20 years ago, Gord Downie reflected on music, songwriting and how poet Al Purdy inspired Coke Machine Glow
Coke Machine Glow, the first solo project by Canadian rock musician Gord Downie, celebrates its 20th anniversary in 2021. A new reissue will expand the project into a triple album and accompanying poetry audiobook entitled Coke Machine Glow: Songwriters' Cabal.
Downie was the lead singer of the Canadian rock band The Tragically Hip. He was a singer-songwriter, poet, actor, philanthropist and activist. He died at age 53 in 2017.
In 2001, he spoke with Shelagh Rogers to talk about music, poetry and how Coke Machine Glow came to be.
Poems, words and music
"Writing poetry is kind of freeing. Ultimately, when you're trying to put words to music, it gets fairly mathematical in a hurry. It becomes a challenge to write to the music.
Writing poetry is kind of freeing.
"You're constantly running back and forth from 'the meaning department,' from 'the good sounding word department,' and checking in on each department to see if everything's OK."
The day I 'met' Al Purdy
"I picked up a tape of Al Purdy reading his poems in a delete bin, and I walked up to the desk to buy it for $2 and the guy said, 'You know, he died today?' And I was like, 'Wow.'
The day that happened, it gave me a strange permission. That day, I thought, I want to do this.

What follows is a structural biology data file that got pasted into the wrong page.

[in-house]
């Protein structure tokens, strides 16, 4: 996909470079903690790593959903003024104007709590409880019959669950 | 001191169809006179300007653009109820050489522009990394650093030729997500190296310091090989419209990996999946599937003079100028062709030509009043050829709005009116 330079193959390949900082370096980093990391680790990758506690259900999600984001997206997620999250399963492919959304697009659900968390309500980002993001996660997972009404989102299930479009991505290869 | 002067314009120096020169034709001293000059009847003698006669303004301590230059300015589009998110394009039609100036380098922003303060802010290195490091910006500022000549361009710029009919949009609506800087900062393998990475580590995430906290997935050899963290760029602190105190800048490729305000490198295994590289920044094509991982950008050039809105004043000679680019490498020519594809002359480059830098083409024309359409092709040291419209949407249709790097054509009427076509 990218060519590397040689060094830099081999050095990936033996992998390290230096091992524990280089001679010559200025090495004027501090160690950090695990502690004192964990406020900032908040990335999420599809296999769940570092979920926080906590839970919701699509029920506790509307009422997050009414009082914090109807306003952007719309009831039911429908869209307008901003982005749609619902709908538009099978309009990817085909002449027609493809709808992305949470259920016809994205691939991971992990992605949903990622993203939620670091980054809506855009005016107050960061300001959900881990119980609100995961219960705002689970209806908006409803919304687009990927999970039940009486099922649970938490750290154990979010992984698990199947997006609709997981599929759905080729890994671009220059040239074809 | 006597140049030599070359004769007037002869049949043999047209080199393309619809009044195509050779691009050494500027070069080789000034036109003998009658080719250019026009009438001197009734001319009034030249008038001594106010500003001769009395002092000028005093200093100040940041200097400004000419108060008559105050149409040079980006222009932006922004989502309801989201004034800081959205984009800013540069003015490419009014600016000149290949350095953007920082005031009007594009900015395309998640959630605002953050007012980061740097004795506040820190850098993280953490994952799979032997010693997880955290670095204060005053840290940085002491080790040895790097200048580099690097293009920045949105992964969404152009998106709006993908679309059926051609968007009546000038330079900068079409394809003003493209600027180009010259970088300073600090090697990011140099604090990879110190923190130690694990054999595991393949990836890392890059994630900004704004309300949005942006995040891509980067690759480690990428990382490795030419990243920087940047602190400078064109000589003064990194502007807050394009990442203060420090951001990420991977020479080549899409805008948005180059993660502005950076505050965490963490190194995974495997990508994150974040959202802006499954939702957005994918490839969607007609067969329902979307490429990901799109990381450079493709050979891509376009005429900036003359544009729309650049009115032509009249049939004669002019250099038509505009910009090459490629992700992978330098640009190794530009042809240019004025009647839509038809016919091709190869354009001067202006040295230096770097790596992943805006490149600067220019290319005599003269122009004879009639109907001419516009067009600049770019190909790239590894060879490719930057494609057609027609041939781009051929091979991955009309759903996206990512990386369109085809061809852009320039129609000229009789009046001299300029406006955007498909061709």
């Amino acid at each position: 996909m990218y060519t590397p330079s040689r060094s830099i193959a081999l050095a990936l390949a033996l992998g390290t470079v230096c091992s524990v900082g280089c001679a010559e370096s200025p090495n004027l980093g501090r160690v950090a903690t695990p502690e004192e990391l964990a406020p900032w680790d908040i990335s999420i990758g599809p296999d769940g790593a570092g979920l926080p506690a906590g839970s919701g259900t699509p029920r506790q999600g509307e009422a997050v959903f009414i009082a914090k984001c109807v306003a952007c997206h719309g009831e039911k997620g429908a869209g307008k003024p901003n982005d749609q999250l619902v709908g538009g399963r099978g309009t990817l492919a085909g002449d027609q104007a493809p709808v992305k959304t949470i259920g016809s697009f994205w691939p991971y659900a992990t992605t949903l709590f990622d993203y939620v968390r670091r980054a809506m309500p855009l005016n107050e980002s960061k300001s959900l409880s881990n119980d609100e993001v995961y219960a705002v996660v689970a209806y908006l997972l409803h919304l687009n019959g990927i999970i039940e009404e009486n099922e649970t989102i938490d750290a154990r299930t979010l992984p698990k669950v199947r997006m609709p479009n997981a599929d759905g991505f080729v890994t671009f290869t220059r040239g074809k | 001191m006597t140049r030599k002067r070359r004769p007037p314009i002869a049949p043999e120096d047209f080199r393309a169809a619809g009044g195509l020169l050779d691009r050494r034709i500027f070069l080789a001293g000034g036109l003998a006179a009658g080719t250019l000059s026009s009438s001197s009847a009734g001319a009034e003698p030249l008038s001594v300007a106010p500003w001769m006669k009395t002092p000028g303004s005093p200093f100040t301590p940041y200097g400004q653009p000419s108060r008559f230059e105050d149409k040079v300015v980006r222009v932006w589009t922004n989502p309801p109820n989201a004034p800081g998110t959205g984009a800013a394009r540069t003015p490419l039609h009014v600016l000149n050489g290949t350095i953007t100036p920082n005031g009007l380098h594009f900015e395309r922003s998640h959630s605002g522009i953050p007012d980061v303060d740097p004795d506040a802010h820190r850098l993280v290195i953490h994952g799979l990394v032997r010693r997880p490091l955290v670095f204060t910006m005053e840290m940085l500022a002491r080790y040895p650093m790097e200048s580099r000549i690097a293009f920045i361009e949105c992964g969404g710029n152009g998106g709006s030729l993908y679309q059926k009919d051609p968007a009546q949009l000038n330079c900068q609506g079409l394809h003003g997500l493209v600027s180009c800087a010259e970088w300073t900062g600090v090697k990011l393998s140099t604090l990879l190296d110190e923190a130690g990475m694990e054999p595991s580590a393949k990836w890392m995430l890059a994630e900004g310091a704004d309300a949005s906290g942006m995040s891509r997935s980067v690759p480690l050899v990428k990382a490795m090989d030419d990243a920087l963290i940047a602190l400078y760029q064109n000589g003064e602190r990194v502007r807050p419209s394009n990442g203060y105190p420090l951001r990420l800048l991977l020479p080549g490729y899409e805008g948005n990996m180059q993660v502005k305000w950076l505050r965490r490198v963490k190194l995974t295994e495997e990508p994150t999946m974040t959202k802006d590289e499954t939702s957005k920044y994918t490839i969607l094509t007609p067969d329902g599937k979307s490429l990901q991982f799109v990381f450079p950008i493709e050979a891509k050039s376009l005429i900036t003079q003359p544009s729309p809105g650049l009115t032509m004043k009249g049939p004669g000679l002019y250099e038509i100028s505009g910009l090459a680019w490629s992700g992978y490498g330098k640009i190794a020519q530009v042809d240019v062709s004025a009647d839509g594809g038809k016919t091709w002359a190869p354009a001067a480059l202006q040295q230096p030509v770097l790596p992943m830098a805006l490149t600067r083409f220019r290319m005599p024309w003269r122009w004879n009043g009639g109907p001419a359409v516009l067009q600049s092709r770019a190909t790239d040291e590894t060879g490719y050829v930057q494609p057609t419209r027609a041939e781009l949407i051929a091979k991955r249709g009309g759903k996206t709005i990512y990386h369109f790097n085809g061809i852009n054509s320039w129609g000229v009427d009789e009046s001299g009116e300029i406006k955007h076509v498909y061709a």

"I slapped it on my car and then I started 'reading' great things from him. His voice is pretty etched in my memory. It's a great, indelible voice.
"The day that happened, it gave me a strange permission. That day, I thought, I want to do this. I read a quote about him talking about why he wrote poetry. He said he writes poetry like a spider spins webs and probably much for the same reason to support his existence. That was my permission. That was good."
Pushing to the limit
"It's a challenge trying to make words rhyme and ultimately serve the song, to maybe push the melody a bit and allow yourself to be pushed. I happen to work with some guys that are supportive in that regard — we make music together in a cooperative environment.
It's a real challenge trying to make words rhyme and ultimately serve the song.
"It's for me, it's pretty great. It's always been intimate."
Gord Downie's comments have been edited for length and clarity.
Watch | Gord Downie's Secret Path In Concert on CBC Gem: